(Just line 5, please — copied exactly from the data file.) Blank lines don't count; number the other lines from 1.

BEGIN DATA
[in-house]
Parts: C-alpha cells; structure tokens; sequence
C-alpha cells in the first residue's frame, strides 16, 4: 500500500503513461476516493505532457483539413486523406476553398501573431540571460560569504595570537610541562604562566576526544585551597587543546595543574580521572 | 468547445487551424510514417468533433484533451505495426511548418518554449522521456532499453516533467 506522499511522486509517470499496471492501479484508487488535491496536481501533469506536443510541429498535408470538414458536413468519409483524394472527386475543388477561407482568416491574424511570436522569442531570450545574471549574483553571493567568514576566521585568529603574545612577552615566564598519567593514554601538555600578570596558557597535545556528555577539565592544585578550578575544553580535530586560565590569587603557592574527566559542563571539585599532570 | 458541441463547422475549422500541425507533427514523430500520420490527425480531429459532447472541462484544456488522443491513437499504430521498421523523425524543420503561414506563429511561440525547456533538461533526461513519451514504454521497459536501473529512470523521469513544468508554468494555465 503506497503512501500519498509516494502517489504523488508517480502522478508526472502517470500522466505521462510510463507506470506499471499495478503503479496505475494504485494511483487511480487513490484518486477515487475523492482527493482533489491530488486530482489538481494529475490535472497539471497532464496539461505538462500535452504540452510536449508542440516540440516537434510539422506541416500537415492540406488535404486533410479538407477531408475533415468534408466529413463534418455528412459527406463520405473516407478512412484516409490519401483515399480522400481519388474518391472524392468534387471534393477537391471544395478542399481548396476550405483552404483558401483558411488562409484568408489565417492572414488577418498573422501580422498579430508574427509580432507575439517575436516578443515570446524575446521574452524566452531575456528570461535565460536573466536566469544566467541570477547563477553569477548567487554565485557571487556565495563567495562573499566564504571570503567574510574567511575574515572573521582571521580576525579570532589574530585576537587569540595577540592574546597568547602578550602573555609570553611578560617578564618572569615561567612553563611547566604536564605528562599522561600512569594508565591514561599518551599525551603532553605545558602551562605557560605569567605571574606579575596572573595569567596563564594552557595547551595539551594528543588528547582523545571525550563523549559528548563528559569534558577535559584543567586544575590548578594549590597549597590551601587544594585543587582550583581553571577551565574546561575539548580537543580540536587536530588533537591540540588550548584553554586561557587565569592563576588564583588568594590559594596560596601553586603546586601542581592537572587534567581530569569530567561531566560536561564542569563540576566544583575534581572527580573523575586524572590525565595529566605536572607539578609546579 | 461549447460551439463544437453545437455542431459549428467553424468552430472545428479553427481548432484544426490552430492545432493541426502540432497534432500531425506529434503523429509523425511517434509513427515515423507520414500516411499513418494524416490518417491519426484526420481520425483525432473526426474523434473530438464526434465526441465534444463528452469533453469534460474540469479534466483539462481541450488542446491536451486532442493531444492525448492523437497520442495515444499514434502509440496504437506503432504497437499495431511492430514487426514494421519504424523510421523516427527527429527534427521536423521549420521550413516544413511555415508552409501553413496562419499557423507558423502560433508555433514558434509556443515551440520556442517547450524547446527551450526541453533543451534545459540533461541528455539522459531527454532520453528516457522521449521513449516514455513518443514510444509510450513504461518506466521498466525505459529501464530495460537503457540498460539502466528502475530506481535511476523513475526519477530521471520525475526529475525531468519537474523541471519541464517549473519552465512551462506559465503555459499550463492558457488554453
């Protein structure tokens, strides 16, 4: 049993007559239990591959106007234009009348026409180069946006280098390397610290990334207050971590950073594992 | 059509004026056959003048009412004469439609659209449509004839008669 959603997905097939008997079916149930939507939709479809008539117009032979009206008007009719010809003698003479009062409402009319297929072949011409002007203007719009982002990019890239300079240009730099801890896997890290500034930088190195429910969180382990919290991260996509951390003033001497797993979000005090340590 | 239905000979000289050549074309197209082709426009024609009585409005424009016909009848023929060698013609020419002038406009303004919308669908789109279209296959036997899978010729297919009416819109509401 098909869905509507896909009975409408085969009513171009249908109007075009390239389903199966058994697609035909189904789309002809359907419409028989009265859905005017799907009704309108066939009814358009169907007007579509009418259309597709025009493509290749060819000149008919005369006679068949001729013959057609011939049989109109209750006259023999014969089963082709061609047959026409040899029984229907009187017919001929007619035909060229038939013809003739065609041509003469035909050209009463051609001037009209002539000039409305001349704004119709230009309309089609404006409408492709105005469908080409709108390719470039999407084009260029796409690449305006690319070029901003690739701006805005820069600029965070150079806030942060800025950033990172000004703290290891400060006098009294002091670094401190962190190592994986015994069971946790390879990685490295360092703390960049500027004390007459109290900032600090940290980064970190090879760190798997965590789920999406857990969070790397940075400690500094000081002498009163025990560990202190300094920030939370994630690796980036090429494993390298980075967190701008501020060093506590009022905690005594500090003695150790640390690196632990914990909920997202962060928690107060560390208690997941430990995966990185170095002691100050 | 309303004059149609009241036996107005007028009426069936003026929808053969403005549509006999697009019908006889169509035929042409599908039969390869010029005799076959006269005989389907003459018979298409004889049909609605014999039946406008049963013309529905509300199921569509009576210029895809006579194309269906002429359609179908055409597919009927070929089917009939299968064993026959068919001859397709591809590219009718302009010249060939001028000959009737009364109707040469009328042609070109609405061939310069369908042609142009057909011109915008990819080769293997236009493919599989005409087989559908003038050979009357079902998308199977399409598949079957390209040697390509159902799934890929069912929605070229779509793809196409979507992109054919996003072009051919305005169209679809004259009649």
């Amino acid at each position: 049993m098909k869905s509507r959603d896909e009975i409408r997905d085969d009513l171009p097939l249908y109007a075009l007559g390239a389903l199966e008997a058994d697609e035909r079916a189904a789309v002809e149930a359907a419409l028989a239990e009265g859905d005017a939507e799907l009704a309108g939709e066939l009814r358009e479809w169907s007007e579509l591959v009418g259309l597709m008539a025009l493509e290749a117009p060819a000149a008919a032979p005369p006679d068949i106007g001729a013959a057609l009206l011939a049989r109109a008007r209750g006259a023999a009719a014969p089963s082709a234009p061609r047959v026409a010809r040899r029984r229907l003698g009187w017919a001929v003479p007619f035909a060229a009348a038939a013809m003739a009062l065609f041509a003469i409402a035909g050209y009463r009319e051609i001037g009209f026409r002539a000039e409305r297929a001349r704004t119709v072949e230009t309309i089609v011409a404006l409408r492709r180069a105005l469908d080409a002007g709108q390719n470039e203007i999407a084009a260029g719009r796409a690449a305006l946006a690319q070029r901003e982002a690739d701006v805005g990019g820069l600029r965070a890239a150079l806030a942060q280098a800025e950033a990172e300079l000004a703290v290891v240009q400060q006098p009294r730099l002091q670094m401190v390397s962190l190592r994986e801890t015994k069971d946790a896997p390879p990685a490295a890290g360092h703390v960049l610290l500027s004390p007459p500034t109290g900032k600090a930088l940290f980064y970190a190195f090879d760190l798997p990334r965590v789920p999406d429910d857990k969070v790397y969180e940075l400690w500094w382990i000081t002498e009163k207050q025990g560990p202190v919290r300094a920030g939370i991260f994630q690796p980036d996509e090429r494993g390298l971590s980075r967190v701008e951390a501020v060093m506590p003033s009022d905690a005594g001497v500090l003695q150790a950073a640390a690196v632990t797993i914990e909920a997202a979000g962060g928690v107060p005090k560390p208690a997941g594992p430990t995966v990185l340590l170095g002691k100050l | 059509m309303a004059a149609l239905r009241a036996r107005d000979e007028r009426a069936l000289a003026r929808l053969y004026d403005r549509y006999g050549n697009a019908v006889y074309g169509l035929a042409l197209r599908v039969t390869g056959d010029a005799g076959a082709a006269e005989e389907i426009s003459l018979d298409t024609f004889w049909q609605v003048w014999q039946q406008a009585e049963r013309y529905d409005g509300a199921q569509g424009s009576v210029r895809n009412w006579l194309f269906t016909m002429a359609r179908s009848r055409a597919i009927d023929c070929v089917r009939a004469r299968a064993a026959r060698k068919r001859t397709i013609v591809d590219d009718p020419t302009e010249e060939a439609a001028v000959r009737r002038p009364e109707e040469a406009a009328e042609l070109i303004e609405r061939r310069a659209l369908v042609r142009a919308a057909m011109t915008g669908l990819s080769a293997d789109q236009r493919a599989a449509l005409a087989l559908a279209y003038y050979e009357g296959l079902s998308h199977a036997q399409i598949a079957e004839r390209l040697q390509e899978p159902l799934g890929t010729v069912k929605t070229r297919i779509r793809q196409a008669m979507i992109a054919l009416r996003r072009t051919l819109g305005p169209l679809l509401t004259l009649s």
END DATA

């Amino acid at each position: 049993m098909k869905s509507r959603d896909e009975i409408r997905d085969d009513l171009p097939l249908y109007a075009l007559g390239a389903l199966e008997a058994d697609e035909r079916a189904a789309v002809e149930a359907a419409l028989a239990e009265g859905d005017a939507e799907l009704a309108g939709e066939l009814r358009e479809w169907s007007e579509l591959v009418g259309l597709m008539a025009l493509e290749a117009p060819a000149a008919a032979p005369p006679d068949i106007g001729a013959a057609l009206l011939a049989r109109a008007r209750g006259a023999a009719a014969p089963s082709a234009p061609r047959v026409a010809r040899r029984r229907l003698g009187w017919a001929v003479p007619f035909a060229a009348a038939a013809m003739a009062l065609f041509a003469i409402a035909g050209y009463r009319e051609i001037g009209f026409r002539a000039e409305r297929a001349r704004t119709v072949e230009t309309i089609v011409a404006l409408r492709r180069a105005l469908d080409a002007g709108q390719n470039e203007i999407a084009a260029g719009r796409a690449a305006l946006a690319q070029r901003e982002a690739d701006v805005g990019g820069l600029r965070a890239a150079l806030a942060q280098a800025e950033a990172e300079l000004a703290v290891v240009q400060q006098p009294r730099l002091q670094m401190v390397s962190l190592r994986e801890t015994k069971d946790a896997p390879p990685a490295a890290g360092h703390v960049l610290l500027s004390p007459p500034t109290g900032k600090a930088l940290f980064y970190a190195f090879d760190l798997p990334r965590v789920p999406d429910d857990k969070v790397y969180e940075l400690w500094w382990i000081t002498e009163k207050q025990g560990p202190v919290r300094a920030g939370i991260f994630q690796p980036d996509e090429r494993g390298l971590s980075r967190v701008e951390a501020v060093m506590p003033s009022d905690a005594g001497v500090l003695q150790a950073a640390a690196v632990t797993i914990e909920a997202a979000g962060g928690v107060p005090k560390p208690a997941g594992p430990t995966v990185l340590l170095g002691k100050l | 059509m309303a004059a149609l239905r009241a036996r107005d000979e007028r009426a069936l000289a003026r929808l053969y004026d403005r549509y006999g050549n697009a019908v006889y074309g169509l035929a042409l197209r599908v039969t390869g056959d010029a005799g076959a082709a006269e005989e389907i426009s003459l018979d298409t024609f004889w049909q609605v003048w014999q039946q406008a009585e049963r013309y529905d409005g509300a199921q569509g424009s009576v210029r895809n009412w006579l194309f269906t016909m002429a359609r179908s009848r055409a597919i009927d023929c070929v089917r009939a004469r299968a064993a026959r060698k068919r001859t397709i013609v591809d590219d009718p020419t302009e010249e060939a439609a001028v000959r009737r002038p009364e109707e040469a406009a009328e042609l070109i303004e609405r061939r310069a659209l369908v042609r142009a919308a057909m011109t915008g669908l990819s080769a293997d789109q236009r493919a599989a449509l005409a087989l559908a279209y003038y050979e009357g296959l079902s998308h199977a036997q399409i598949a079957e004839r390209l040697q390509e899978p159902l799934g890929t010729v069912k929605t070229r297919i779509r793809q196409a008669m979507i992109a054919l009416r996003r072009t051919l819109g305005p169209l679809l509401t004259l009649s």